Stripe corners and edges

These squares, eight of them, were knit up in the last week. They are destined to become a blanket, part of a Knit-Along involving a community of knitters here in Brooklyn, and our winter contribution to the charity Afghans for Afghans. Life in Afghanistan is harsh for kids. Their winters are long, resources are few. These striped squares are filled with as much color as I could inject. They are my way to hopefully brighten the lives of kids living in war torn poverty and strife, halfway around the world.

(eta: In reading the above sentences, I am suddenly hyperaware that I may be construed as some sort of bourgeois dilettante for thinking the Afghan kids are suffering and living lives of bleakness. With all the politicizing that goes on these days, I suddenly feel the urge to delete what I wrote just to avoid the controversy. Gosh, it's terrible to feel so paranoid about expressing thoughts for fear of being politically incorrect. What is correct these days anyway? Oh, crap, I will carry on. Internal dialog concluded.)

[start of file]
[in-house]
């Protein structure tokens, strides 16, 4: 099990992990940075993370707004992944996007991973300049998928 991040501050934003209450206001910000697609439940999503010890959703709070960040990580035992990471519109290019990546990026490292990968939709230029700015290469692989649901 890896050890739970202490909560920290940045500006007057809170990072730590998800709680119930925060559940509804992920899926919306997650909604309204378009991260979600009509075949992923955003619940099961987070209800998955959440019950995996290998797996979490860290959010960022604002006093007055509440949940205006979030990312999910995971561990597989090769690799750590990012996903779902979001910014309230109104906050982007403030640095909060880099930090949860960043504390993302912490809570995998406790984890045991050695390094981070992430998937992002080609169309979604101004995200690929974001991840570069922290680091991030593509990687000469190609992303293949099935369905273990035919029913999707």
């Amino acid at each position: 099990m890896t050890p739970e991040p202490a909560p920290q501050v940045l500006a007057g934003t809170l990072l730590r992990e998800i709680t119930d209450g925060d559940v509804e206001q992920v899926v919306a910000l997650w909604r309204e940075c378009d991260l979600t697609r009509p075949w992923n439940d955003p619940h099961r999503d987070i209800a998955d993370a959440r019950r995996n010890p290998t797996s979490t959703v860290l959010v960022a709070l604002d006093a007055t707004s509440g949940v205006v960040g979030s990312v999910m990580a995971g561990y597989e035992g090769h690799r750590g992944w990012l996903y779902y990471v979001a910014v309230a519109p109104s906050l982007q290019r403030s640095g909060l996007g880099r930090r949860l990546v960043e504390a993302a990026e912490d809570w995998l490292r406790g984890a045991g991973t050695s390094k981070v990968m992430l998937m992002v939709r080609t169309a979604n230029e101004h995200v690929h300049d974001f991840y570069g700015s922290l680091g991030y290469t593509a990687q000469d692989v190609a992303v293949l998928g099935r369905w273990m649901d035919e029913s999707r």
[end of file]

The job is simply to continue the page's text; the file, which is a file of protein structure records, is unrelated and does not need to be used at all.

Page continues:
Not having seen the other squares from other knitters, I have no idea how this blanket will look when it's all done. Being a bit of a control freak I thought about knitting all 20 squares, but decided to let that go, it will be okay however it turns out.

Stripe Mosaic

These are really easy to make. Fast, fun, amusing, very pleasing to make and to look at. The yarn was a sale purchase from Webs last year. At the time I ordered, I had no idea what I would do with all these bright colors and kind of regretted my impule buy. Rather than go through the hassle of returning, I figured they would come in handy for kid knits and so far, it's worked out. I've made some toys and a Baby Surprise Jacket with it. And now these squares. There's plenty more of this stuff in the stash closet, so future toys and blankets are certainly possible.